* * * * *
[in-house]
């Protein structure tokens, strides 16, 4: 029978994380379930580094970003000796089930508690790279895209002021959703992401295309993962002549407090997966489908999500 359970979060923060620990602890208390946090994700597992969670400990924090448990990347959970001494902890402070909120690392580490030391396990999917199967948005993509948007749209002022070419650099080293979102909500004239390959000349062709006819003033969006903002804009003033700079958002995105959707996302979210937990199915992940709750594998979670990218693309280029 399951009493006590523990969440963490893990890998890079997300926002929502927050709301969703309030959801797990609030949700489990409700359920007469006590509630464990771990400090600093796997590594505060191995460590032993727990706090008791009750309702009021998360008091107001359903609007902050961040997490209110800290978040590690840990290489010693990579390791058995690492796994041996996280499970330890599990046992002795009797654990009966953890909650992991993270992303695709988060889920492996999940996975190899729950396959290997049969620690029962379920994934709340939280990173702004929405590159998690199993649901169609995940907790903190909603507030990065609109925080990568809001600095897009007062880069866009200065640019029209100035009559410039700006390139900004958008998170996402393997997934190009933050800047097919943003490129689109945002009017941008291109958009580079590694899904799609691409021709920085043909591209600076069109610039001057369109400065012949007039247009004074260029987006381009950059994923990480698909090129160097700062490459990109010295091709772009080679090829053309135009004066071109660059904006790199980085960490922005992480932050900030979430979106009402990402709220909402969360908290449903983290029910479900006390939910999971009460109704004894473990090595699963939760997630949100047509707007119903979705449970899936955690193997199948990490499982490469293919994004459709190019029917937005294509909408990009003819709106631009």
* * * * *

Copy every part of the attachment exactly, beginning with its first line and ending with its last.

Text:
[in-house]
């Protein structure tokens, strides 16, 4: 029978994380379930580094970003000796089930508690790279895209002021959703992401295309993962002549407090997966489908999500 359970979060923060620990602890208390946090994700597992969670400990924090448990990347959970001494902890402070909120690392580490030391396990999917199967948005993509948007749209002022070419650099080293979102909500004239390959000349062709006819003033969006903002804009003033700079958002995105959707996302979210937990199915992940709750594998979670990218693309280029 399951009493006590523990969440963490893990890998890079997300926002929502927050709301969703309030959801797990609030949700489990409700359920007469006590509630464990771990400090600093796997590594505060191995460590032993727990706090008791009750309702009021998360008091107001359903609007902050961040997490209110800290978040590690840990290489010693990579390791058995690492796994041996996280499970330890599990046992002795009797654990009966953890909650992991993270992303695709988060889920492996999940996975190899729950396959290997049969620690029962379920994934709340939280990173702004929405590159998690199993649901169609995940907790903190909603507030990065609109925080990568809001600095897009007062880069866009200065640019029209100035009559410039700006390139900004958008998170996402393997997934190009933050800047097919943003490129689109945002009017941008291109958009580079590694899904799609691409021709920085043909591209600076069109610039001057369109400065012949007039247009004074260029987006381009950059994923990480698909090129160097700062490459990109010295091709772009080679090829053309135009004066071109660059904006790199980085960490922005992480932050900030979430979106009402990402709220909402969360908290449903983290029910479900006390939910999971009460109704004894473990090595699963939760997630949100047509707007119903979705449970899936955690193997199948990490499982490469293919994004459709190019029917937005294509909408990009003819709106631009």